Old race bikes never die, they just get recycled, as this custom Harley-Davidson XRTT-750 shows us.
Harley-Davidson XRTT-750 converted to a street bike.
What do you do with an aging race bike that’s obsolete, yet hasn’t quite reached collectable status? Well, you could convert it to a street bike. That’s what Ron Martin did back in 1977 with a Harley-Davidson XRTT-750 rolling chassis that had been mothballed from road race duty shortly after Yamaha unveiled its TZ700 in 1974.
The moment that the banshee wail of that legendary 2-stroke inline 4-cylinder engine echoed off Daytona Speedway’s banking, the writing was on the wall for the antiquated XRTT-750 V-twin, or any other 4-stroke race bike, for that matter.
Martin, of Seminole, Florida, had acquired his relic racer when it was still intact, less engine. The road race bike originally cradled Harley-Davidson’s XR-750 engine — in either the early iron-cylinder incarnation or with the alloy cylinders and heads that debuted in 1972 — before the weekly tragedy that’s better known as professional racing relegated the venerable V-twin engine to the sidelines.
Plain and simple, speed caught up with the XR-750 road racer, and the slogan “go fast or go home” applied then as it does now; anybody competing in road racing with a 4-stroke-powered bike back in the mid-1970s was wise to go home rather than face the futility of competing against the powerful 2-stroke racers that shredded race records almost as quickly as they shredded their race tires. Ironically, the last 4-stroke to win an AMA National road race during the halcyon 1970s was the XRTT-750 ridden by Cal Rayborn when he smoked the competition at the 1972 Laguna Seca National.
Sadly, too, the path to obsolescence for Harley-Davidson’s XRTT-750 was a rather slow, arduous and somewhat painful one. The saga began in 1970 when the AMA put its new overhead valve 750cc rule into full effect for road racers, as well as for the flat track bikes that the rule applied to beginning in 1969. Prior to 1969, the AMA implemented an equivalency formula stacking bikes with sidevalve 750cc engines against competitors using 500cc overhead valve engines. In the years prior to 1970, Harley-Davidson relied on its trusty sidevalve KR-750 to wage war on both paved and dirt race courses.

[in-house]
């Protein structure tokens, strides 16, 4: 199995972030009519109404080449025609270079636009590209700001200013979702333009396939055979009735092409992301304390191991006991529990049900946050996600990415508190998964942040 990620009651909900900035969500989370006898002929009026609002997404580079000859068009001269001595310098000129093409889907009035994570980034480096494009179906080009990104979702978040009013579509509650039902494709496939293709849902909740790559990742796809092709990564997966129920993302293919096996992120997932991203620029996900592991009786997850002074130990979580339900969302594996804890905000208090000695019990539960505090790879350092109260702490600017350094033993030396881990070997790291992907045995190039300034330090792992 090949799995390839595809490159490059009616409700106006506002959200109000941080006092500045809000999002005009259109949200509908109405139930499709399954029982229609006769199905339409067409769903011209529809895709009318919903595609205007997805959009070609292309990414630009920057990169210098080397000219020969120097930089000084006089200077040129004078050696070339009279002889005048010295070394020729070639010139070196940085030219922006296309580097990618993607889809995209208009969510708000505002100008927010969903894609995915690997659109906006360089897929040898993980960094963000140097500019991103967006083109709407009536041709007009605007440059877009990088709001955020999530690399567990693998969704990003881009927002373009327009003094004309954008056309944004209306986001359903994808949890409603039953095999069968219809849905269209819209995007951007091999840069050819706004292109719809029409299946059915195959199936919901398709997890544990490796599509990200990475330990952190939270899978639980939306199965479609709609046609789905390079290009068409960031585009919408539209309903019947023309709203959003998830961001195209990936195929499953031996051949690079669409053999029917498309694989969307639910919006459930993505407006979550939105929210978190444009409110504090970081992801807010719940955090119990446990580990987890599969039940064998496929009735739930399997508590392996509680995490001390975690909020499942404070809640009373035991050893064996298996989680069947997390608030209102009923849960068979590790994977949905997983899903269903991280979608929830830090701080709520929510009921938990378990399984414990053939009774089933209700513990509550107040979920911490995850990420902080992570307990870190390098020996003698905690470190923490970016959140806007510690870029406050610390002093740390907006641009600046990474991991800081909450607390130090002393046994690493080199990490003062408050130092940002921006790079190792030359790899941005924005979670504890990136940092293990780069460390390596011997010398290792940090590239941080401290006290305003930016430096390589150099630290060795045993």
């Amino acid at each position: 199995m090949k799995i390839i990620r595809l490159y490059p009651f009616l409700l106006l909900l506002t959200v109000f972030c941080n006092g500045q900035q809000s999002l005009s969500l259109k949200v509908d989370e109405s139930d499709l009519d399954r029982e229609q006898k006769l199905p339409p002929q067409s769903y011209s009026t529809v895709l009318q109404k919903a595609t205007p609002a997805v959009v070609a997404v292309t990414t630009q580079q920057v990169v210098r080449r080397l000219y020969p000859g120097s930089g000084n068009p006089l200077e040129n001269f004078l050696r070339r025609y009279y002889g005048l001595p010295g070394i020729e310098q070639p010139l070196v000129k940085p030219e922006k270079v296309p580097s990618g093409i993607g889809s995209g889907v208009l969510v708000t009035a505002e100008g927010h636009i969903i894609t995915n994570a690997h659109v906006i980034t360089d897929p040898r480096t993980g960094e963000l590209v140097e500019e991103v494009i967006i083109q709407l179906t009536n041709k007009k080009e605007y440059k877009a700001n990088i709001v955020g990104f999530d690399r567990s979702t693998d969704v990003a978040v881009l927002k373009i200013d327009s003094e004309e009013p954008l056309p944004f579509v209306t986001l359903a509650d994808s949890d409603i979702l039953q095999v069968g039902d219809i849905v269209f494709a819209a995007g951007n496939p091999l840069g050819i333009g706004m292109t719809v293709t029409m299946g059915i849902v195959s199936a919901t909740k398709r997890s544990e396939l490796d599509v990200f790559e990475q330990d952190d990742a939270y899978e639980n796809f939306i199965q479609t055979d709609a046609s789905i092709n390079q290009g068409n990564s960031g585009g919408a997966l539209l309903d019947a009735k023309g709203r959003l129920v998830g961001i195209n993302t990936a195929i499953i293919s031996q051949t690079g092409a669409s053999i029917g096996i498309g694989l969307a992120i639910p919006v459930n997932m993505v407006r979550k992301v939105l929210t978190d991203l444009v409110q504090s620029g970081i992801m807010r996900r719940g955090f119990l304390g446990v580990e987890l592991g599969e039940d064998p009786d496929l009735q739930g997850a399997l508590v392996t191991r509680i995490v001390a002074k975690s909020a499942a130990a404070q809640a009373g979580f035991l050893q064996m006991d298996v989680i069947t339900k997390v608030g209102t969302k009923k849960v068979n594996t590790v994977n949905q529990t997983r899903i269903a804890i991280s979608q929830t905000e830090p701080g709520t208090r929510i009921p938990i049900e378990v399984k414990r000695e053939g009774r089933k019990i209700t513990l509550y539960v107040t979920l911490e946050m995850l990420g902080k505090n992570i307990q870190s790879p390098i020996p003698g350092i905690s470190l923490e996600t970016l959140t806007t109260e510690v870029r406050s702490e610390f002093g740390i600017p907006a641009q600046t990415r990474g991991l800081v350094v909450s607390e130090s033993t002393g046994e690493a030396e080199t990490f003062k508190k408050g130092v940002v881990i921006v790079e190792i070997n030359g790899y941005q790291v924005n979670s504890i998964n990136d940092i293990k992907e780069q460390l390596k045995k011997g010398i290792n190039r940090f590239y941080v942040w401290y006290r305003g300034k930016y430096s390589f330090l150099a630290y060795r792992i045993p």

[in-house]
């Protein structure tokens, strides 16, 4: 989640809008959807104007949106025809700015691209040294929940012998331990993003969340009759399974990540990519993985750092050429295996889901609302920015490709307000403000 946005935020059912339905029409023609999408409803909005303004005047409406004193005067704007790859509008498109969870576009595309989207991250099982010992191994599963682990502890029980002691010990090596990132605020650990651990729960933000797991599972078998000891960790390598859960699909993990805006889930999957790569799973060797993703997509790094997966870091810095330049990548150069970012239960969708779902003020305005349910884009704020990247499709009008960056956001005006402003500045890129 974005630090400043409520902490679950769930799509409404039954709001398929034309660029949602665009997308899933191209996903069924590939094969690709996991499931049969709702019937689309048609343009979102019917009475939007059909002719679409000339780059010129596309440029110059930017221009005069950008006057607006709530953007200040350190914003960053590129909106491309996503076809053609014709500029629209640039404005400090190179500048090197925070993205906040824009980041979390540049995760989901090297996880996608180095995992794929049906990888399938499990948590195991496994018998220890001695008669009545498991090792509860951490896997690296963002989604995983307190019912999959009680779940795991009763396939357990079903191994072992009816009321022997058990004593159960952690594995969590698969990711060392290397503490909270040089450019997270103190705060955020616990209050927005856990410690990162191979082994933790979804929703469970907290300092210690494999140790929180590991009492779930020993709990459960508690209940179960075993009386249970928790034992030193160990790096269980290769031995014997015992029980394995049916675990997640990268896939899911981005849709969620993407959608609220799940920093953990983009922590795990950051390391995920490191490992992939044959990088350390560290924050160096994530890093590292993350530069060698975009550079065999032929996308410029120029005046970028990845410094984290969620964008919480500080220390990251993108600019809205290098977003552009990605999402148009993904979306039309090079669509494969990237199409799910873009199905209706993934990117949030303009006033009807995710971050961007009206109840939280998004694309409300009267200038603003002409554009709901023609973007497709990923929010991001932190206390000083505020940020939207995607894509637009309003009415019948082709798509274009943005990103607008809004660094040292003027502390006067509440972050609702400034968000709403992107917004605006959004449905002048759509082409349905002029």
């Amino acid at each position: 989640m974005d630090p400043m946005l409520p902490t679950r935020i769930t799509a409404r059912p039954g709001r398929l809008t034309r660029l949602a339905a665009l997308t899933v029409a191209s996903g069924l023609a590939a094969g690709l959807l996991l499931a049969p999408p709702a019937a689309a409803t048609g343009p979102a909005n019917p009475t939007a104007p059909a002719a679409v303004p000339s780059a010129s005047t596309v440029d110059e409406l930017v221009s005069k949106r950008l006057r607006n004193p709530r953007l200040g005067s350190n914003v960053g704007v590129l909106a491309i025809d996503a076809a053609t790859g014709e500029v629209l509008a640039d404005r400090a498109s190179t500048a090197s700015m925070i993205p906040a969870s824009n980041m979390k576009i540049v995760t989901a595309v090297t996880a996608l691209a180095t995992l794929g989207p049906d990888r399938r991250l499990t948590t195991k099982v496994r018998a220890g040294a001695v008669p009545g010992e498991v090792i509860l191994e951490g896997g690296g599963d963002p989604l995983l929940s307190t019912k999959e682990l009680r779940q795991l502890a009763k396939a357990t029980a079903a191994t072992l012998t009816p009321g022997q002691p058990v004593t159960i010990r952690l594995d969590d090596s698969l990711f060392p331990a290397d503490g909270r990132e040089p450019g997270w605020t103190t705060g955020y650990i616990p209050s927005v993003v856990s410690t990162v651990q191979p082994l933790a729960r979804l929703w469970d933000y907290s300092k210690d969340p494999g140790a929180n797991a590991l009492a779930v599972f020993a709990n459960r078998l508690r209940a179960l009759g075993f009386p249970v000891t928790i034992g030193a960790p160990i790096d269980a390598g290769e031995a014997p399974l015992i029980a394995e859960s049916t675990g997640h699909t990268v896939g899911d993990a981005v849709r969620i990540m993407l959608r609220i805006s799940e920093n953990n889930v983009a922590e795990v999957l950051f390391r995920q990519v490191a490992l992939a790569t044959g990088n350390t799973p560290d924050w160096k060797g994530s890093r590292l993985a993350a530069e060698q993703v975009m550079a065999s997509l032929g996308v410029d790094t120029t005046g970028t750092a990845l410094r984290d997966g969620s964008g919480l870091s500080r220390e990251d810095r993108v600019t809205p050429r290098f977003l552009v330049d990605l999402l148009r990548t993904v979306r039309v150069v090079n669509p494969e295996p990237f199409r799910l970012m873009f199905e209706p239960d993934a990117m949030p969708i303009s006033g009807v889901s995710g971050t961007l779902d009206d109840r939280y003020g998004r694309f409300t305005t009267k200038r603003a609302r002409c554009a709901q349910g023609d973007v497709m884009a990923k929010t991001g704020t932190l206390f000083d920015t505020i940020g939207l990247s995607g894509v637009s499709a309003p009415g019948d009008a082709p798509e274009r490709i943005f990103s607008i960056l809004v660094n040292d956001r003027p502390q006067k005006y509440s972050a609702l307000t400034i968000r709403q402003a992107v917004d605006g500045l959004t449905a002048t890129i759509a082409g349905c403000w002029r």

Indeed, Cal Rayborn and his KRTT-750 dominated on Daytona’s banking two years in a row, winning the 200-mile race in 1968 and 1969. In those two years nobody else really came close, not even a young Canadian named Yvon Duhamel aboard his Fred Deeley-sponsored Yamaha 350, among the first 2-stroke racers that began knocking on the 4-stroke clubhouse door.
Then, for 1970, a slew of powerful multi-cylinder 4-stroke road racers began to fill the grids at AMA National road races. Chief among the new breed of racers were the factory teams of BSA and Triumph, populated by a small army of 3-cylinder 750s ridden by some very fast racers, among them former Grand Prix great Mike Hailwood. Honda showed up, too, with a bevy of modified 750 fours, and those ringy-dingy Yamaha 350s and Suzuki and Kawasaki 500s were getting persistently faster, too.
Harley’s response was to adapt its iron-cylinder Sportster engine to Class C racing rules. Essentially, Harley’s race team began the transition by basing the new 750cc engine on the XLR, a competition-bred 900cc variation of the street engine that had been in use for several years already.
Chief engineer Peter Zylstra was tasked with the XR-750 project, and the solution was to de-stroke the XLR to 750cc specs. Leaving the bore untouched allowed Harley to retain the XLR’s large intake and exhaust valves — more fuel and air in means more power out.
Naturally, there was more to the transformation than simply downsizing the engine, and during the journey to create the first XR-750, the protagonists — that is, the engineers — found ways to improve (read: add more horsepower) on the XLR’s design. According to lore, when the new race engine’s cylinder heads were cast, slightly manipulating the casting boxes during the pouring process allowed engineers to “accidentally” enlarge the intake and exhaust ports. Again, more air in for more power out, which was just fine by the racers.
The iron-based XR-750 engine proved to be a temperamental, yet worthy, stop-gap solution that allowed Harley’s race team engineers time to regroup and develop the all new alloy-based engine that would be even more powerful.